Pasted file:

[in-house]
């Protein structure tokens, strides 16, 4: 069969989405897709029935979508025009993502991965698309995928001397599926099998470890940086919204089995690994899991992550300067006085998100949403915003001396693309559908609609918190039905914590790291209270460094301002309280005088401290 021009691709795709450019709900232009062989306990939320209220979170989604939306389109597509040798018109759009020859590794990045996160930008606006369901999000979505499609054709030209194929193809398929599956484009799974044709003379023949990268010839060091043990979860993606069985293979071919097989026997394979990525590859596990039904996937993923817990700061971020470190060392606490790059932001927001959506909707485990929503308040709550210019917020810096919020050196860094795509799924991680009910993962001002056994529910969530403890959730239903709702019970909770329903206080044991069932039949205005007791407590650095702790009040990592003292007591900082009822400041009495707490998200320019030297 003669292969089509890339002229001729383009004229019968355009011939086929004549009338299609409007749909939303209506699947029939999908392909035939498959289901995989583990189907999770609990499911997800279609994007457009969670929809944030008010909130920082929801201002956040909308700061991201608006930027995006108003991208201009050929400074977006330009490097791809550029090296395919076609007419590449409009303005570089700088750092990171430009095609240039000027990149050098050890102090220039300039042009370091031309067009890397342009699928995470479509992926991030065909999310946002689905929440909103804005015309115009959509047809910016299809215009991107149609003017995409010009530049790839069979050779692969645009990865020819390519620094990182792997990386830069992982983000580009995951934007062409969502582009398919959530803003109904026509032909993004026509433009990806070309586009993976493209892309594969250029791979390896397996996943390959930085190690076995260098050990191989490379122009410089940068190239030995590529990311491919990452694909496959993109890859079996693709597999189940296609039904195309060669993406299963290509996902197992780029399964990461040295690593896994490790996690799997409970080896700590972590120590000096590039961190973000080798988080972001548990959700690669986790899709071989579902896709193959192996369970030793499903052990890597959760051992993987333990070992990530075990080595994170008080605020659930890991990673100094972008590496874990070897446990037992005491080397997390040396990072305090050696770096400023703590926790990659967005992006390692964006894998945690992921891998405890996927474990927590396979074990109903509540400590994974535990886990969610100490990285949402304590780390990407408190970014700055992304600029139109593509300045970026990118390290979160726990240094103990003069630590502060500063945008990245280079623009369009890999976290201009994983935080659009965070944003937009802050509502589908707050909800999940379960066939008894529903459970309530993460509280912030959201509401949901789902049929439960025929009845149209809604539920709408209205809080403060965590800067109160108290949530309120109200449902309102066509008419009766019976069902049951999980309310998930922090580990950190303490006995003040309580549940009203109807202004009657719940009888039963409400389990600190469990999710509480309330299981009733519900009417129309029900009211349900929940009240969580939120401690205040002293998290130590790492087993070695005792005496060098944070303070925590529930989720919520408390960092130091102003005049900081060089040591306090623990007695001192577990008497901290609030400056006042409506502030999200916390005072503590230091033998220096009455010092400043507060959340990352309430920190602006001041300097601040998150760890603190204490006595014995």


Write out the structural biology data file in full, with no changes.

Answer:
[in-house]
């Protein structure tokens, strides 16, 4: 069969989405897709029935979508025009993502991965698309995928001397599926099998470890940086919204089995690994899991992550300067006085998100949403915003001396693309559908609609918190039905914590790291209270460094301002309280005088401290 021009691709795709450019709900232009062989306990939320209220979170989604939306389109597509040798018109759009020859590794990045996160930008606006369901999000979505499609054709030209194929193809398929599956484009799974044709003379023949990268010839060091043990979860993606069985293979071919097989026997394979990525590859596990039904996937993923817990700061971020470190060392606490790059932001927001959506909707485990929503308040709550210019917020810096919020050196860094795509799924991680009910993962001002056994529910969530403890959730239903709702019970909770329903206080044991069932039949205005007791407590650095702790009040990592003292007591900082009822400041009495707490998200320019030297 003669292969089509890339002229001729383009004229019968355009011939086929004549009338299609409007749909939303209506699947029939999908392909035939498959289901995989583990189907999770609990499911997800279609994007457009969670929809944030008010909130920082929801201002956040909308700061991201608006930027995006108003991208201009050929400074977006330009490097791809550029090296395919076609007419590449409009303005570089700088750092990171430009095609240039000027990149050098050890102090220039300039042009370091031309067009890397342009699928995470479509992926991030065909999310946002689905929440909103804005015309115009959509047809910016299809215009991107149609003017995409010009530049790839069979050779692969645009990865020819390519620094990182792997990386830069992982983000580009995951934007062409969502582009398919959530803003109904026509032909993004026509433009990806070309586009993976493209892309594969250029791979390896397996996943390959930085190690076995260098050990191989490379122009410089940068190239030995590529990311491919990452694909496959993109890859079996693709597999189940296609039904195309060669993406299963290509996902197992780029399964990461040295690593896994490790996690799997409970080896700590972590120590000096590039961190973000080798988080972001548990959700690669986790899709071989579902896709193959192996369970030793499903052990890597959760051992993987333990070992990530075990080595994170008080605020659930890991990673100094972008590496874990070897446990037992005491080397997390040396990072305090050696770096400023703590926790990659967005992006390692964006894998945690992921891998405890996927474990927590396979074990109903509540400590994974535990886990969610100490990285949402304590780390990407408190970014700055992304600029139109593509300045970026990118390290979160726990240094103990003069630590502060500063945008990245280079623009369009890999976290201009994983935080659009965070944003937009802050509502589908707050909800999940379960066939008894529903459970309530993460509280912030959201509401949901789902049929439960025929009845149209809604539920709408209205809080403060965590800067109160108290949530309120109200449902309102066509008419009766019976069902049951999980309310998930922090580990950190303490006995003040309580549940009203109807202004009657719940009888039963409400389990600190469990999710509480309330299981009733519900009417129309029900009211349900929940009240969580939120401690205040002293998290130590790492087993070695005792005496060098944070303070925590529930989720919520408390960092130091102003005049900081060089040591306090623990007695001192577990008497901290609030400056006042409506502030999200916390005072503590230091033998220096009455010092400043507060959340990352309430920190602006001041300097601040998150760890603190204490006595014995």